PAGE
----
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The Roman Foundations of the Law of NationsAlberico Gentili and the Justice of Empire$
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Benedict Kingsbury and Benjamin Straumann

Print publication date: 2010

Print ISBN-13: 9780199599875

Published to Oxford Scholarship Online: May 2011

DOI: 10.1093/acprof:oso/9780199599875.001.0001

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Alberico Gentili and the Ottomans

Alberico Gentili and the Ottomans

Chapter:
(p.127) 7 Alberico Gentili and the Ottomans
Source:
The Roman Foundations of the Law of Nations
Author(s):

Noel Malcolm (Contributor Webpage)

Publisher:
Oxford University Press
DOI:10.1093/acprof:oso/9780199599875.003.0007

This chapter offers a nuanced reading of Gentili's stance on the Ottoman empire, linking his doctrine of pre-emptive strikes with his stance on religion and theology and his alleged separation between theology and politics. It shows that Gentili — although indeed prepared to give politics a large degree of autonomy from religion in the vein of Bodin and other writers in the politiques tradition — was also at times committed to a strong biblical protestantism. It argues that Gentili, when taking positions close to Bodinian ideas of a strong separation between politics and theology, did so not primarily for reasons having to do with a non-theological ‘humanist’ tradition, but instead for reasons deriving from a body of fairly mainstream theological thought reaching back into the middle ages.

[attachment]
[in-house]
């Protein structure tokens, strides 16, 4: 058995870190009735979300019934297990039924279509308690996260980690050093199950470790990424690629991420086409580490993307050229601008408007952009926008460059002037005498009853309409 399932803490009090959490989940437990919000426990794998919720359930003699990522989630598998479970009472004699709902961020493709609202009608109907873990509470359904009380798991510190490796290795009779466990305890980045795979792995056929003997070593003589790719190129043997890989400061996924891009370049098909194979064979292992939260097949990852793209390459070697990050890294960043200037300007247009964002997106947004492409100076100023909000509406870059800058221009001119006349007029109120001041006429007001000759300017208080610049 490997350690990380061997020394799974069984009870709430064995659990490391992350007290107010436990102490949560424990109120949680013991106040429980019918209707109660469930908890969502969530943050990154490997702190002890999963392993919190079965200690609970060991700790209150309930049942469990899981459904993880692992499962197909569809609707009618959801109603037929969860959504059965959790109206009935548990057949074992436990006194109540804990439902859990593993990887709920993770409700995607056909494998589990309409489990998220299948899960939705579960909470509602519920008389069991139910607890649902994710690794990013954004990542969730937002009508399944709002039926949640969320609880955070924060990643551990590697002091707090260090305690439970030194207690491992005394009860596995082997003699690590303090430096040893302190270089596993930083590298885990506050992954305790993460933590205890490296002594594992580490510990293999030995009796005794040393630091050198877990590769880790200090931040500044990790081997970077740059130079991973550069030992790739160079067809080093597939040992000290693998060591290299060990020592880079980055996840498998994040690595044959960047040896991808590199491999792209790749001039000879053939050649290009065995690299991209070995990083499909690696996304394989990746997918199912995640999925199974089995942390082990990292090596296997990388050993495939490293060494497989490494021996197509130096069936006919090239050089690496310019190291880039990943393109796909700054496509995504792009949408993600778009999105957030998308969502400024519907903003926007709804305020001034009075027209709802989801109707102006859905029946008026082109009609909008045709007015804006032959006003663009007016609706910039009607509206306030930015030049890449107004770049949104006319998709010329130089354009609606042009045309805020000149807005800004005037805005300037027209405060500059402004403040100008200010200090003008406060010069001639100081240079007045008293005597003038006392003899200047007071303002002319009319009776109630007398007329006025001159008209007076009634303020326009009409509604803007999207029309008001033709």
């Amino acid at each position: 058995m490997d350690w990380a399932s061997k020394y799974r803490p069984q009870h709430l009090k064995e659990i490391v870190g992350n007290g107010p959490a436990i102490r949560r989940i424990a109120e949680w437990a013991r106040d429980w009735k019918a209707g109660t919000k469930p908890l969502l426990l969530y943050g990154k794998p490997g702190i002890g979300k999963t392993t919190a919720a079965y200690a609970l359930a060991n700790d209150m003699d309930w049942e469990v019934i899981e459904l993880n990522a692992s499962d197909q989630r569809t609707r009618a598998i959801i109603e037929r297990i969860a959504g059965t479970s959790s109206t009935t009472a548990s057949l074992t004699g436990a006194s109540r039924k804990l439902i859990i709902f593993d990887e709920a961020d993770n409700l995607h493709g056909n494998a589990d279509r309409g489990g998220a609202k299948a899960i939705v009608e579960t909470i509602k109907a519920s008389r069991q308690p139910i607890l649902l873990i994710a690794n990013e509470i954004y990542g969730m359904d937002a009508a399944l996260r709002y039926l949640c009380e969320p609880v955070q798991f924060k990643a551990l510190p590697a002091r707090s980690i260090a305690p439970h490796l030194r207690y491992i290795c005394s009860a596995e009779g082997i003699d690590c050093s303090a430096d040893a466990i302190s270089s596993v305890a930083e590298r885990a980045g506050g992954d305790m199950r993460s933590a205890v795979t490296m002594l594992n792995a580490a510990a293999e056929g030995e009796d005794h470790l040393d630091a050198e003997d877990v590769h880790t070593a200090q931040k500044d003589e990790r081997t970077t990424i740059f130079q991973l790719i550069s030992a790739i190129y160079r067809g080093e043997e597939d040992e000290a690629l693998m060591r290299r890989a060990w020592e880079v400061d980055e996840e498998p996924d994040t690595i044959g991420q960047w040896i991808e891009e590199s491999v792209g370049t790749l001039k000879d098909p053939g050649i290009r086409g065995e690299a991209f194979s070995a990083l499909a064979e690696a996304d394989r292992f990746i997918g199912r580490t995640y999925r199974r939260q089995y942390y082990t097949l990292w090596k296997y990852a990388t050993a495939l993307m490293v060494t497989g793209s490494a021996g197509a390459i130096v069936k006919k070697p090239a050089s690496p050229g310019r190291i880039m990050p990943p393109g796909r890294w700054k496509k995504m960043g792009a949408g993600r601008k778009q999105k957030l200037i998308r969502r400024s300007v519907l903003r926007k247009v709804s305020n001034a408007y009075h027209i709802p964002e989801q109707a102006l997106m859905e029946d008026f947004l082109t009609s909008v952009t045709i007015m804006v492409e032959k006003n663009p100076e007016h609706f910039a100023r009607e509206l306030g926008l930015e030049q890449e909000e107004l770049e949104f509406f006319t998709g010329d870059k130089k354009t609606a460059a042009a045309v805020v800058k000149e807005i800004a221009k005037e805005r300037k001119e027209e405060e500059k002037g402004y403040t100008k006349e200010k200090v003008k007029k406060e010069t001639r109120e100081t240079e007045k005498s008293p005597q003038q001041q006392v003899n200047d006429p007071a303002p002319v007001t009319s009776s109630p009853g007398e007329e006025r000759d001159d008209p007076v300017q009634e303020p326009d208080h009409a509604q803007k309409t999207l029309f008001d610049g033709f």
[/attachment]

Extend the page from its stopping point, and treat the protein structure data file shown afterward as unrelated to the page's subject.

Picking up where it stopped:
Keywords:   Ottoman empire, pre-emptive strikes, theology, politics, biblical protestantism

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